STORY HIGHLIGHTS


Exploring the world of frogs

CNC reporting from New York
Added On May 19, 2013


A new exhibition featuring frogs has opened at the American Museum of Natural History in New York.

More than 150 species of frogs are displayed there, including some toxic and the rarest in the world.


The exhibition themed with 'Frog: A Chorus of Colors' aims to help visitors explore the diverse world of the complex amphibians, and features the latest research findings about frogs.

Curators told CNC the strongest highlight is a showcase of 25 different species of frogs with all beautiful colors, in different shapes and sizes.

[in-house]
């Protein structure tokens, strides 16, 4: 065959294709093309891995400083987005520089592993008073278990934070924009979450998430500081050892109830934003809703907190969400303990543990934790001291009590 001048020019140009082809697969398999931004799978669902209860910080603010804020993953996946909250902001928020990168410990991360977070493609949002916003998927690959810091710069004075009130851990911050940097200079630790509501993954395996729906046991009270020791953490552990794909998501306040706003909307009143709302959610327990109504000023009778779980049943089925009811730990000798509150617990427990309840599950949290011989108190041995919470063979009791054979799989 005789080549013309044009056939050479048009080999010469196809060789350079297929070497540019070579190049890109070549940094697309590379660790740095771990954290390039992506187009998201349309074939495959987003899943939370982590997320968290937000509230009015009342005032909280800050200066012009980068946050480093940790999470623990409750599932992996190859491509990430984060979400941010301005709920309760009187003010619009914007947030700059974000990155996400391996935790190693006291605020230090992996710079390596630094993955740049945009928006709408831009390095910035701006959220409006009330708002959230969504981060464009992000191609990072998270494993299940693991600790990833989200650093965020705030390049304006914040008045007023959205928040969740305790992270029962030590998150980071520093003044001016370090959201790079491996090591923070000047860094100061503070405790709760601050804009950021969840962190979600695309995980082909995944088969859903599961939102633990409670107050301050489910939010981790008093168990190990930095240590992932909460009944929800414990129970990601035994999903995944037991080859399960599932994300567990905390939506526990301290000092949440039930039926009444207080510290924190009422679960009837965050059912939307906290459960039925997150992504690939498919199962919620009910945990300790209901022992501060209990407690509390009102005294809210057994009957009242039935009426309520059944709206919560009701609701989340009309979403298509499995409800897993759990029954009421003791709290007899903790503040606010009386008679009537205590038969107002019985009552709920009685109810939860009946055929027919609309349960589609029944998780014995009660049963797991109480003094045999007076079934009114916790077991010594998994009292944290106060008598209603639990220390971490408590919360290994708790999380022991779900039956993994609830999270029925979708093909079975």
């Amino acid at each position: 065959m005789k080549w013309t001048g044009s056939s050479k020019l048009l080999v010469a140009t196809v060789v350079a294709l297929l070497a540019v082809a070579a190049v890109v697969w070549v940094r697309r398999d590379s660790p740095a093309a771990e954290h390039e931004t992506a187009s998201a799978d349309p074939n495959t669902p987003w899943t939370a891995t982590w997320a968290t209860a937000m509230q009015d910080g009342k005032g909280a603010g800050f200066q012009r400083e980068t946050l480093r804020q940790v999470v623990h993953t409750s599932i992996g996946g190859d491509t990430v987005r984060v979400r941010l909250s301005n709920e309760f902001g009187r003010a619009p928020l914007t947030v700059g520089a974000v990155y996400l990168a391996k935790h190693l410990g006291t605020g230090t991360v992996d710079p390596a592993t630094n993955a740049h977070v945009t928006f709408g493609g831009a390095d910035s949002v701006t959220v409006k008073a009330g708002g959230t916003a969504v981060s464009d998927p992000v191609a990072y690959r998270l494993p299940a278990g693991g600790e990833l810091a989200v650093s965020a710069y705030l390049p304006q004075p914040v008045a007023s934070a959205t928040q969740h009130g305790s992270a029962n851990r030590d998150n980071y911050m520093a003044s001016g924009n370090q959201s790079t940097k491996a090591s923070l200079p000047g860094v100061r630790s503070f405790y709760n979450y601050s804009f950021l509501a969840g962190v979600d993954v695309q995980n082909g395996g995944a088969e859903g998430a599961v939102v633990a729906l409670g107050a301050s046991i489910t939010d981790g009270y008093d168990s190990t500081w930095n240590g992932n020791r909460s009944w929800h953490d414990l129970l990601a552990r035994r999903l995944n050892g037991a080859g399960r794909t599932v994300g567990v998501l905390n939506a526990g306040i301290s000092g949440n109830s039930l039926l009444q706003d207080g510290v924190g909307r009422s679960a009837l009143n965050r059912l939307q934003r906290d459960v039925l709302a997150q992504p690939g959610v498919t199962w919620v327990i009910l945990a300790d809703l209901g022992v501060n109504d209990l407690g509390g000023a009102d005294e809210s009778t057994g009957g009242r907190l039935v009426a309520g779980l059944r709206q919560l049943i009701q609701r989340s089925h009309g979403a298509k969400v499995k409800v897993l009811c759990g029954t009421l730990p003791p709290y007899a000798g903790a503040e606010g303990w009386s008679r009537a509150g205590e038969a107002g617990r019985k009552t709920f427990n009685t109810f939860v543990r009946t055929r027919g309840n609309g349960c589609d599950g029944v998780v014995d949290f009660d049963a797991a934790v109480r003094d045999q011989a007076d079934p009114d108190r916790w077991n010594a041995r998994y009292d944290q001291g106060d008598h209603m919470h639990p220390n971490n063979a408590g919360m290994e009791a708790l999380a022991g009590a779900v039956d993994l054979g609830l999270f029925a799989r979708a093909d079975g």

SOUNDBITE (ENGLISH): CHRISTOPHER RAXWORTHY, Curator
"Whether they are making really amazing toxins or the fact that they carry eggs on their backs, or even in some cases you have males that eat the eggs that actually the type of developing the vocal sacks in the throat. So frogs are really really cool animals and it’s a great way to really sort of celebrate that."

Among the cool animals collected from five continents, the tomato frogs from the lowlands of Madagascar are the chief attractions.
 
SOUNDBITE (ENGLISH): CHRISTOPHER RAXWORTHY, Curator
"It’s bright orangey red because it’s toxic and it produces these sort of white venoms coming out of their skins. But it’s also very strange, fat looking frog, and it lives in the humid rainforest in Madagascar. It’s really amazing predictor and has a huge mouth and it’s able to eat really large insects."

The exhibition also introduces the extinction crisis some rare species are facing.

According to experts, the major causes for the crisis include habitat loss, pollution, climate change, over-collection, emerging disease and the widespread chytrid fungus.